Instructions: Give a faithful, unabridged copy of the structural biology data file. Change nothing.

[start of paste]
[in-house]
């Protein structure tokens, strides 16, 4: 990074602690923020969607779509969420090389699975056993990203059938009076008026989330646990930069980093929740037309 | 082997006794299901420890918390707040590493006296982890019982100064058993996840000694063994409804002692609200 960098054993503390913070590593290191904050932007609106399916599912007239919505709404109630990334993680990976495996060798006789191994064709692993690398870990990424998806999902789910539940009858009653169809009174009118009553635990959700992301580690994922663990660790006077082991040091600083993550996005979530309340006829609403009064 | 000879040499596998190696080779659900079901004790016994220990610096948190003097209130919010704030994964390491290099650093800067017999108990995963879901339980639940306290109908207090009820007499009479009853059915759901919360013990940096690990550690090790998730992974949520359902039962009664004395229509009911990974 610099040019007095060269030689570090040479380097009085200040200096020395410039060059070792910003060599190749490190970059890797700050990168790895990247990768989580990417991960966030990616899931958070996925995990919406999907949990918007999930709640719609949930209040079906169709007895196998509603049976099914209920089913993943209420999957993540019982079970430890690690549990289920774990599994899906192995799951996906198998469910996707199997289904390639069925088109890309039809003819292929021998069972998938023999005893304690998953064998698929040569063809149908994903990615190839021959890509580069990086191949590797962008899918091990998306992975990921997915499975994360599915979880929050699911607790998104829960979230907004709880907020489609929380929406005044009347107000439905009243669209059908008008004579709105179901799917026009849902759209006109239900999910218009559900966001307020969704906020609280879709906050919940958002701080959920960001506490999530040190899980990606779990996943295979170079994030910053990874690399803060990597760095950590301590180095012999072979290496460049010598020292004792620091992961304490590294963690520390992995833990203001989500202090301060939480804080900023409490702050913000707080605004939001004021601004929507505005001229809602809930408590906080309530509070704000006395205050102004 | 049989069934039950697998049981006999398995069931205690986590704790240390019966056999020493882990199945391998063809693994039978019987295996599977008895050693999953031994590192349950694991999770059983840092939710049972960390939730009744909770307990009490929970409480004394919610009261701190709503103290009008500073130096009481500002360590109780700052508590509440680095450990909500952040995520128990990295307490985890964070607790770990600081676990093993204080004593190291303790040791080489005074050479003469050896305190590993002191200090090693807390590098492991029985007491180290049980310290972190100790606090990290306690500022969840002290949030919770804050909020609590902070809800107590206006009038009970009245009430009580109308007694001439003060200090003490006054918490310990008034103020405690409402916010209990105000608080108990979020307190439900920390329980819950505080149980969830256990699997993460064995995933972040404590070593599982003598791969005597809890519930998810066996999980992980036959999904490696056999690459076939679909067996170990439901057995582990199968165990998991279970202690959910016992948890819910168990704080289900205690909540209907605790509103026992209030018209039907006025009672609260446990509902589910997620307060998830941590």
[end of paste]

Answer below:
[in-house]
């Protein structure tokens, strides 16, 4: 990074602690923020969607779509969420090389699975056993990203059938009076008026989330646990930069980093929740037309 | 082997006794299901420890918390707040590493006296982890019982100064058993996840000694063994409804002692609200 960098054993503390913070590593290191904050932007609106399916599912007239919505709404109630990334993680990976495996060798006789191994064709692993690398870990990424998806999902789910539940009858009653169809009174009118009553635990959700992301580690994922663990660790006077082991040091600083993550996005979530309340006829609403009064 | 000879040499596998190696080779659900079901004790016994220990610096948190003097209130919010704030994964390491290099650093800067017999108990995963879901339980639940306290109908207090009820007499009479009853059915759901919360013990940096690990550690090790998730992974949520359902039962009664004395229509009911990974 610099040019007095060269030689570090040479380097009085200040200096020395410039060059070792910003060599190749490190970059890797700050990168790895990247990768989580990417991960966030990616899931958070996925995990919406999907949990918007999930709640719609949930209040079906169709007895196998509603049976099914209920089913993943209420999957993540019982079970430890690690549990289920774990599994899906192995799951996906198998469910996707199997289904390639069925088109890309039809003819292929021998069972998938023999005893304690998953064998698929040569063809149908994903990615190839021959890509580069990086191949590797962008899918091990998306992975990921997915499975994360599915979880929050699911607790998104829960979230907004709880907020489609929380929406005044009347107000439905009243669209059908008008004579709105179901799917026009849902759209006109239900999910218009559900966001307020969704906020609280879709906050919940958002701080959920960001506490999530040190899980990606779990996943295979170079994030910053990874690399803060990597760095950590301590180095012999072979290496460049010598020292004792620091992961304490590294963690520390992995833990203001989500202090301060939480804080900023409490702050913000707080605004939001004021601004929507505005001229809602809930408590906080309530509070704000006395205050102004 | 049989069934039950697998049981006999398995069931205690986590704790240390019966056999020493882990199945391998063809693994039978019987295996599977008895050693999953031994590192349950694991999770059983840092939710049972960390939730009744909770307990009490929970409480004394919610009261701190709503103290009008500073130096009481500002360590109780700052508590509440680095450990909500952040995520128990990295307490985890964070607790770990600081676990093993204080004593190291303790040791080489005074050479003469050896305190590993002191200090090693807390590098492991029985007491180290049980310290972190100790606090990290306690500022969840002290949030919770804050909020609590902070809800107590206006009038009970009245009430009580109308007694001439003060200090003490006054918490310990008034103020405690409402916010209990105000608080108990979020307190439900920390329980819950505080149980969830256990699997993460064995995933972040404590070593599982003598791969005597809890519930998810066996999980992980036959999904490696056999690459076939679909067996170990439901057995582990199968165990998991279970202690959910016992948890819910168990704080289900205690909540209907605790509103026992209030018209039907006025009672609260446990509902589910997620307060998830941590």